|An American Pest Management technician applies Phantom Pressurized Insecticide to the seams of a hotel room mattress.|
American Pest Management (APM), Manhattan, Kan., has adopted its own “proactive” program for bed bug control, and company officials credit this program’s success to the use of the BASF Proactive Bed Bug Treatment Protocol.
APM first put the BASF protocol to work in March 2011, treating all 65 rooms of a Manhattan, Kan.-based hotel. Prior to treatment, the 10-year hotel customer had four bed bug cases in three months. Hotel management wanted a more proactive option versus frequent curative treatments.
Following the BASF protocol, APM used non-repellent Prescription Treatment brand Phantom Pressurized Insecticide, Phantom termiticide-insecticide, and Prescription Treatment brand Alpine Dust Insecticide to eliminate and stop the spread of bed bugs. At the 12-month and final protocol-recommended inspection, no new, established bed bugs were found in the hotel.
“It’s impossible to stop new bed bugs from entering rooms, so our main goal with this project was to keep new bed bugs from establishing,” said Travis Aggson, APM vice president for operations. “We achieved that goal.”
Another benefit is the general insect control the protocol offers. Aggson said APM was getting quarterly calls from the hotel on ant and beetle activity. The regular treatments and products used help put a halt to those issues.
Other opportunities. The success seen in using the BASF Proactive Bed Bug Treatment Protocol at the Manhattan hotel has led to several other opportunities for APM. The company started working with property management companies at apartments and condominiums in January 2012. Many APM residential customers have made past investments in bed bug control.
“Customers who’ve spent a lot of money on serious control of bed bugs were receptive to the protocol — those who’ve dealt with 20 or more cases in a year,” Aggson said. “We work with one property management company that manages a 400-unit complex and spent upwards of $25,000 on bed bug treatments.”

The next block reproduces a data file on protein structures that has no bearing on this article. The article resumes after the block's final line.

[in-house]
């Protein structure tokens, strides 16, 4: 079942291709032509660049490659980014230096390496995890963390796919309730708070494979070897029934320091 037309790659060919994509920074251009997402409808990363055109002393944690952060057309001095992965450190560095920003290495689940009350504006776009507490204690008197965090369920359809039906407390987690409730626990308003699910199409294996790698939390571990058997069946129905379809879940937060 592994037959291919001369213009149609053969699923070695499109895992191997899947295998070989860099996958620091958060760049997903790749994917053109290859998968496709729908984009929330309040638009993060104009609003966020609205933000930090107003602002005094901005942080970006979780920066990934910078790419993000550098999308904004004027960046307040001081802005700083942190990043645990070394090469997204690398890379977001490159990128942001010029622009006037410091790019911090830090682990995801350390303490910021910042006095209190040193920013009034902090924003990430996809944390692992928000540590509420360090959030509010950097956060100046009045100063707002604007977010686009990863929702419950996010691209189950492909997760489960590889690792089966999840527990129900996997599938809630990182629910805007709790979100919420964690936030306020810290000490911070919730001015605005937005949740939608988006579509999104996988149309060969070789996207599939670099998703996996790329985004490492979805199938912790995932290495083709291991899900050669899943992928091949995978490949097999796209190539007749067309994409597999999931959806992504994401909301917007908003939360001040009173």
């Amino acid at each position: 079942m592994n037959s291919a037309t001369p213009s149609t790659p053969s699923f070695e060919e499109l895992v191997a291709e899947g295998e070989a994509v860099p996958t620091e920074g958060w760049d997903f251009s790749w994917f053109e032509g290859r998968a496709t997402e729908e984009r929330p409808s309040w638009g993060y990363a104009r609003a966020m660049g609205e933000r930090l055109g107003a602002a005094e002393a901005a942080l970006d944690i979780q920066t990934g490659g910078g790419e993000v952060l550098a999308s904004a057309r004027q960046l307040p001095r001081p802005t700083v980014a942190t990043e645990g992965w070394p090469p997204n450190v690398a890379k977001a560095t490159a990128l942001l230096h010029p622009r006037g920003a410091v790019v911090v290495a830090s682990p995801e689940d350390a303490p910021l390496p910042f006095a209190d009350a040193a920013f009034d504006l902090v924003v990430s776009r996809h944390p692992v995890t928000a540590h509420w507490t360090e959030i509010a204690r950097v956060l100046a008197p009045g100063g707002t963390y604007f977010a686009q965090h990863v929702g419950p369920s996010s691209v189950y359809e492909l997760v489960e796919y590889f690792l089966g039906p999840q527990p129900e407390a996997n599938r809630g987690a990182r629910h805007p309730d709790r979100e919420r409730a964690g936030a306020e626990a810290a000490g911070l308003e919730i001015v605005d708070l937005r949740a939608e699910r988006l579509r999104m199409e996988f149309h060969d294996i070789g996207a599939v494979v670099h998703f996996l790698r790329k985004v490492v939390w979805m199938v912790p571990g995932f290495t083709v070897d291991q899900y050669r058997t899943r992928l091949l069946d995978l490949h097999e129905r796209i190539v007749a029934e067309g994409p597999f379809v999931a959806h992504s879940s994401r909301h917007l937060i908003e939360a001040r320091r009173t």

Prior to implementing the protocol, the property management company fielded two or more bed bug calls a week. Since the treatments, APM reports that calls have stopped.
“A big part of this program is getting in units, inspecting and catching potential bed bug issues before they become established,” Aggson said. “We go in every six months for the inspection and complete the proactive treatment on units where tenants have just moved out.”
|An American Pest Management technician applies Alpine Dust Insecticide to a hotel room electrical socket.|
APM has employed the BASF Proactive Bed Bug Treatment Protocol for “road warrior” customers who previously invested in curative treatments.
“Business professionals who travel frequently are more apt to encounter bed bugs and bring them home,” Aggson said. “Some of our new business with the protocol has come from people in that situation who prefer a proactive treatment that prevents bed bug establishment over the hassle of preparing their homes for an intensive, expensive curative treatment.”
Business is booming. Aggson said 2011 was a great year for APM, with business tripling over 2010. Revenues were up again in 2012, as the company continues to grow its bed bug business. Most of the growth can be attributed to the APM ProActive program for bed bugs, based on the products and recommendations in the BASF Proactive Bed Bug Treatment Protocol, Aggson said.
“Our ProActive program is a continuous revenue source for us,” Aggson said. “A curative bed bug treatment is a one-time payment. With the APM ProActive program, we get a monthly or quarterly payment, depending on what elements of the protocol customers select.”
Proactive inspections lead to other opportunities, such as full-fledged curative treatments and general insect control programs. Aggson said his technicians also benefit because the APM ProActive program requires less time and labor than a traditional curative treatment.
Source: BASF Professional Pest Control Solutions